Gulf Coast Revival
Hurricanes come and go, but coastal markets only go up. Just look at Biloxi.
(MONEY Magazine) - Last summer, the raging winds and water of Hurricane Katrina seemed to topple Biloxi's housing market along with tens of thousands of homes in the area. Yet just six months later, prices have rebounded -- and more.
"Buyers were looking for anything we had standing," says Joe McVey, an agent with Keller Williams Realty in Biloxi. Consequently, sale prices in Biloxi have risen about 25% since Katrina, for both newly constructed homes and the few older ones that emerged relatively unscathed from the storm.
Biloxi's rebound is a testament to the enduring appeal of coastal real estate, where waterfront home prices have almost always proved far more resilient than many of the homes themselves.
A year after Hurricane Charley hit the Fort Myers, Fla. area in 2005, for example, prices were up more than 33%.
"What we have found is that as long as disasters occur infrequently, people aren't really scared off," says Grant Thrall, a University of Florida professor who has studied the impact of natural disasters on home values. In Biloxi, inflated building materials prices as well as a lack of construction workers following Katrina have intensified the housing shortage.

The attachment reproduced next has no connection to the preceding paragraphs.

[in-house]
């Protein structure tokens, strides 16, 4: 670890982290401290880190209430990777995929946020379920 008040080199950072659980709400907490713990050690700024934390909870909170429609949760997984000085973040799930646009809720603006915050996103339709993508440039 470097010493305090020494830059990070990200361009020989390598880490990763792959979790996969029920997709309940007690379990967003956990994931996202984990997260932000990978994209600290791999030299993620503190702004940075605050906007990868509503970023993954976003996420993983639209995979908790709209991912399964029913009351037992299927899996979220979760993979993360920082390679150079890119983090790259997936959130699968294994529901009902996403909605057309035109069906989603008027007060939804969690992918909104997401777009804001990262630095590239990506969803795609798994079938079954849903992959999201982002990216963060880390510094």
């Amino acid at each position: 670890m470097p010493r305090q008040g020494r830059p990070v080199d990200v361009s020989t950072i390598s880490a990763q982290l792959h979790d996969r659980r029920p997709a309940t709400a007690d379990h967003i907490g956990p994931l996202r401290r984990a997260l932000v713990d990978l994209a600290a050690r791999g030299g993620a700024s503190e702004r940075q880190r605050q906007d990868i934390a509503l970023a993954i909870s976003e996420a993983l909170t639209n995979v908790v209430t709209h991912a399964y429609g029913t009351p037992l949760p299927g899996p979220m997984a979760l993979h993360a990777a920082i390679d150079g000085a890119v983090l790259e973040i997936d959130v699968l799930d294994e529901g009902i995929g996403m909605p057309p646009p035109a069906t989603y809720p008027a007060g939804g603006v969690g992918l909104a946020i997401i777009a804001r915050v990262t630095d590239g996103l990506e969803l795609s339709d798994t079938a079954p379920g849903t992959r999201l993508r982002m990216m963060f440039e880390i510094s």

Besides the post-hurricane effect, several factors point to a continued upswing for Biloxi.
For one, prices are still reasonable relative to those in other coastal communities. Realtors say that baby boomers priced out of California and Florida have increasingly been looking for vacation and retirement properties in Biloxi. New three-bedroom homes near the water cost about $400,000, half of what you'd pay in a popular Gulf Coast city like Tampa.
Huge investment from the casino industry should also help revive the city's economy. Katrina wiped away the strip of waterfront casinos and hotels that had been Biloxi's economic lifeblood for the past 13 years. But nearly all of the casinos that were damaged or destroyed are scheduled to reopen in the next year, even larger and grander than they were before the storm.